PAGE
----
What you will learn from this tip: How to prevent common malfunctions in RAID drives as well as common RAID errors.
One of the main reasons to use RAID
This works in theory. But there's a reason we still make backups of data stored in RAID arrays. Things can still go wrong that can cost you all or most of the data stored on the array. Fortunately, you can prevent most of them.
Failed consistency checks to prevent RAID errors
RAID arrays should be checked for consistency on a regular basis to prevent RAID errors. A consistency check helps spot blocks that have gone bad. Many of the consistency checking utilities also check any hot spares on the system to make sure they're actually capable of taking over in the event of a disk failure. Of course, if you never run a consistency check, you'll never know what's happening -- until it's too late.
The worst-case scenario happens when a hard disk fails in a RAID 5 array. If bad blocks have been building up on one or more of the other disks in the array, the system may not be able to rebuild the array, even after the failed disk is replaced. RAID 6, which uses two parity stripes instead of one, can protect against this problem at the expense of increased hardware and reduced performance. A better strategy is to run consistency checks regularly and replace drives that need it.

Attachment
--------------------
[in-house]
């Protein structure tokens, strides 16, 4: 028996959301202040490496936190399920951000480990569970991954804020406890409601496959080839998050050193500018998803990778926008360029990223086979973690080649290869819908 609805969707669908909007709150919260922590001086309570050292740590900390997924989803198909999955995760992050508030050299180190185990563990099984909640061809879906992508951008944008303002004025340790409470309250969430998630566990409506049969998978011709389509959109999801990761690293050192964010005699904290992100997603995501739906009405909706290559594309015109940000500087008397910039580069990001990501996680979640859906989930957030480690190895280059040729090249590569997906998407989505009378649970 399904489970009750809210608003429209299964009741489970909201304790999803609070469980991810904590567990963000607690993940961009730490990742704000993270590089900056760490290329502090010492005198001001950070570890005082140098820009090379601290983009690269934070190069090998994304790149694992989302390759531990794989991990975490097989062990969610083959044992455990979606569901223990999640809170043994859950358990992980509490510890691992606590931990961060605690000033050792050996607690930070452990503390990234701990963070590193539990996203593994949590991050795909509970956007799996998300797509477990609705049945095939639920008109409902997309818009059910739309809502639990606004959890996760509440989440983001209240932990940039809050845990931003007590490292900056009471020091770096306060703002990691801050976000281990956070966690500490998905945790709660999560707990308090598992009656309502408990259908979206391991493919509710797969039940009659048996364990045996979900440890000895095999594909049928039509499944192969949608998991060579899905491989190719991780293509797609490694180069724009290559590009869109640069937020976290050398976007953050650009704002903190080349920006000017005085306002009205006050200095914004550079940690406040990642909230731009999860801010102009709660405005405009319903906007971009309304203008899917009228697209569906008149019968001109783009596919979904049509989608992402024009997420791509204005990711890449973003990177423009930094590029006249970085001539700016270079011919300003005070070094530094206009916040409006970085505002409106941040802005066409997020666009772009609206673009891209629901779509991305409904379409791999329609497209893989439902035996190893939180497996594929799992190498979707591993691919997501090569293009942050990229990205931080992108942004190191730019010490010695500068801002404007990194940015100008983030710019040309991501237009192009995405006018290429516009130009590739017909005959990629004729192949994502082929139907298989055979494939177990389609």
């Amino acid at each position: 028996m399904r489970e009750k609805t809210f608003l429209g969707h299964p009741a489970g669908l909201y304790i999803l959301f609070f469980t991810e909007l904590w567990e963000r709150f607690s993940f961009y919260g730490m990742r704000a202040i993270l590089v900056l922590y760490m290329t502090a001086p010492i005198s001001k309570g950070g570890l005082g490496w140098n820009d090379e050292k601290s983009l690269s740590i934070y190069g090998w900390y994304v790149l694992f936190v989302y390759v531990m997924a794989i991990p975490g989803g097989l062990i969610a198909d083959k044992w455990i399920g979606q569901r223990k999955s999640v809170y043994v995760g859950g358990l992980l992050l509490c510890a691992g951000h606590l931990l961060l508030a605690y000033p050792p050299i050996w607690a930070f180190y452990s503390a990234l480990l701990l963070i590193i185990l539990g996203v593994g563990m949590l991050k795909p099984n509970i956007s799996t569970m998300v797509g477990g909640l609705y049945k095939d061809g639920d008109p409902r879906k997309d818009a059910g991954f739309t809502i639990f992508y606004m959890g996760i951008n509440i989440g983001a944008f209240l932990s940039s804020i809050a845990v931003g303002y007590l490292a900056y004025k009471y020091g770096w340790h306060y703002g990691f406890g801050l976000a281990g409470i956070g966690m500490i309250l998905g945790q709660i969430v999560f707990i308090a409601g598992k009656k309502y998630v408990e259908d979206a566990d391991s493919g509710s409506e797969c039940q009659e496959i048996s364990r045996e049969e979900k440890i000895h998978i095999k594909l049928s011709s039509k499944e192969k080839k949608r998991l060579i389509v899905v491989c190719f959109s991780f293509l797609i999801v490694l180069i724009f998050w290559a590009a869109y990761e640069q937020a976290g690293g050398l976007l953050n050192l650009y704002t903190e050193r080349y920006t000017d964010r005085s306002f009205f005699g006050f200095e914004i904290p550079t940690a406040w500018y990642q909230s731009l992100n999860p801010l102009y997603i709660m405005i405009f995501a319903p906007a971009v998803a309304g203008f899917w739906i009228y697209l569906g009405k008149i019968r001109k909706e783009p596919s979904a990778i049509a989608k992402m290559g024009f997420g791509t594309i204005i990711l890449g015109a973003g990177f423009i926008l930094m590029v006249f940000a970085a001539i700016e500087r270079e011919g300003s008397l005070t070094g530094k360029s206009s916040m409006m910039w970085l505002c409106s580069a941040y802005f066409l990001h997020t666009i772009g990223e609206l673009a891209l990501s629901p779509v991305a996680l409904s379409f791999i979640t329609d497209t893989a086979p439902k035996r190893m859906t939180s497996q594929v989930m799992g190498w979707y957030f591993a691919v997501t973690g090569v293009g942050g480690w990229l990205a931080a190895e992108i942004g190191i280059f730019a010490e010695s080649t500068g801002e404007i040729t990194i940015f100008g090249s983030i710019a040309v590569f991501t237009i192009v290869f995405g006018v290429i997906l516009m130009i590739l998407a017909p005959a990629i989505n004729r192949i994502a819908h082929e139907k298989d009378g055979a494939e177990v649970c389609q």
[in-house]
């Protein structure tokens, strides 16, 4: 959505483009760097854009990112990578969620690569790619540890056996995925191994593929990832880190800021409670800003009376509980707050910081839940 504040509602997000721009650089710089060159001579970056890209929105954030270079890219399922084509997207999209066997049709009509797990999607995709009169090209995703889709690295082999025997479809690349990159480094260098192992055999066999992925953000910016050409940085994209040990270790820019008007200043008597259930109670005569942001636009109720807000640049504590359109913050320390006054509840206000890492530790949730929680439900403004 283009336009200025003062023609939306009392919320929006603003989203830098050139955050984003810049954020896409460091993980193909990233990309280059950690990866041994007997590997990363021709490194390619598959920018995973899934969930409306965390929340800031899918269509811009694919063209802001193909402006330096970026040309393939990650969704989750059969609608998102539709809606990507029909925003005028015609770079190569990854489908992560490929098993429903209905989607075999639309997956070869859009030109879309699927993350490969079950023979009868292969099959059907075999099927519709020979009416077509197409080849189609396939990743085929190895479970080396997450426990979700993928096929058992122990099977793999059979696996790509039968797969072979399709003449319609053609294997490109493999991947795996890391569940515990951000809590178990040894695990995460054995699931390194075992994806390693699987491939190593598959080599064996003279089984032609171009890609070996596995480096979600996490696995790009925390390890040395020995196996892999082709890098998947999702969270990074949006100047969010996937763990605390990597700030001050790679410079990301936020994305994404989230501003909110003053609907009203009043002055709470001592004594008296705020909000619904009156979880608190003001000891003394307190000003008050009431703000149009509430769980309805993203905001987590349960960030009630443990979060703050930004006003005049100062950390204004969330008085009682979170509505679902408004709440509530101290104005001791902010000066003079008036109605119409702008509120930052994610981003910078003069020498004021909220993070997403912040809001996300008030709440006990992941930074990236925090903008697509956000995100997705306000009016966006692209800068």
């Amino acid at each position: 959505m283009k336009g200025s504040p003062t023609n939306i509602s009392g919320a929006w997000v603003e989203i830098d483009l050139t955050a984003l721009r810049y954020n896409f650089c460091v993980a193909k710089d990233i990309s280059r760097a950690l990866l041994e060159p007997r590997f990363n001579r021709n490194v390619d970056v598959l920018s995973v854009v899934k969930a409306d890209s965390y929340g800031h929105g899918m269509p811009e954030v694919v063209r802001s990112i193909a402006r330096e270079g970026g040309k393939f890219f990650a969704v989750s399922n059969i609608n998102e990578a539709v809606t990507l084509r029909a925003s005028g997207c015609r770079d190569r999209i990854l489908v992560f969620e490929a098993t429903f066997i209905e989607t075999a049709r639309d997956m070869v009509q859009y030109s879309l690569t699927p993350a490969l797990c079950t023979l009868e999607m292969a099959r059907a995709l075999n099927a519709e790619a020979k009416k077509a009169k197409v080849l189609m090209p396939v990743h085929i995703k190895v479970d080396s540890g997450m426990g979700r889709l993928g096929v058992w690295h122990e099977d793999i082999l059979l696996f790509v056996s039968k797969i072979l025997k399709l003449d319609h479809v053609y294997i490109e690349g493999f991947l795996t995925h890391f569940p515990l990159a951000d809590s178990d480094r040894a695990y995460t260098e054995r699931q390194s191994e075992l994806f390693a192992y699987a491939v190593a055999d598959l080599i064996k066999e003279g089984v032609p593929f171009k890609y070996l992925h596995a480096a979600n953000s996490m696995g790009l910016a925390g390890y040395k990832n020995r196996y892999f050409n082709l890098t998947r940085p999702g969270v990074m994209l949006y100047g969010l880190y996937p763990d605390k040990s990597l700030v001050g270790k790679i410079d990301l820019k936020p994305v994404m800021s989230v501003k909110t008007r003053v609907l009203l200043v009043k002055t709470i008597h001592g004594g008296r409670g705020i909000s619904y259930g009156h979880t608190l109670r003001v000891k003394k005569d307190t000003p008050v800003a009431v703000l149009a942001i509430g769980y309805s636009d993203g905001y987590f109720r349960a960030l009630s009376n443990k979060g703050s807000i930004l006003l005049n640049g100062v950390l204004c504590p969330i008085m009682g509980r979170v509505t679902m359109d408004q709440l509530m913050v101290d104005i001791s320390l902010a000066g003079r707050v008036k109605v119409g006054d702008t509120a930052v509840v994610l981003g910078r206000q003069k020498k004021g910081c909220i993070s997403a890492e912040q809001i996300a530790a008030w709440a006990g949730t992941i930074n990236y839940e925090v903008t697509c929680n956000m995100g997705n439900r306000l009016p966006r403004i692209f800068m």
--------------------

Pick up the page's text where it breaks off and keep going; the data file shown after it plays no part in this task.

Some software runs consistency checks automatically. Hewlett-Packard's NetRAID Assistant does it once a week. A check should be run at least once a month. Any disks that are showing problems should be promptly replaced.
Write cache with no battery backup
RAID controllers come with caches that can be set to provide various amounts of memory for read or write caching. If you intend to use write caching, make sure the controller has a battery backup for the cache. Otherwise, you could lose data and corrupt the system in the event of a power problem.
If your RAID controller does not have battery backup, the safest course is to set the write cache size to zero.
About the author: Rick Cook has been writing about mass storage since the days when the term meant an 80 K floppy disk. The computers he learned on used ferrite cores and magnetic drums. For the last 20 years, he has been a freelance writer specializing in storage and other computer issues.
This was first published in November 2004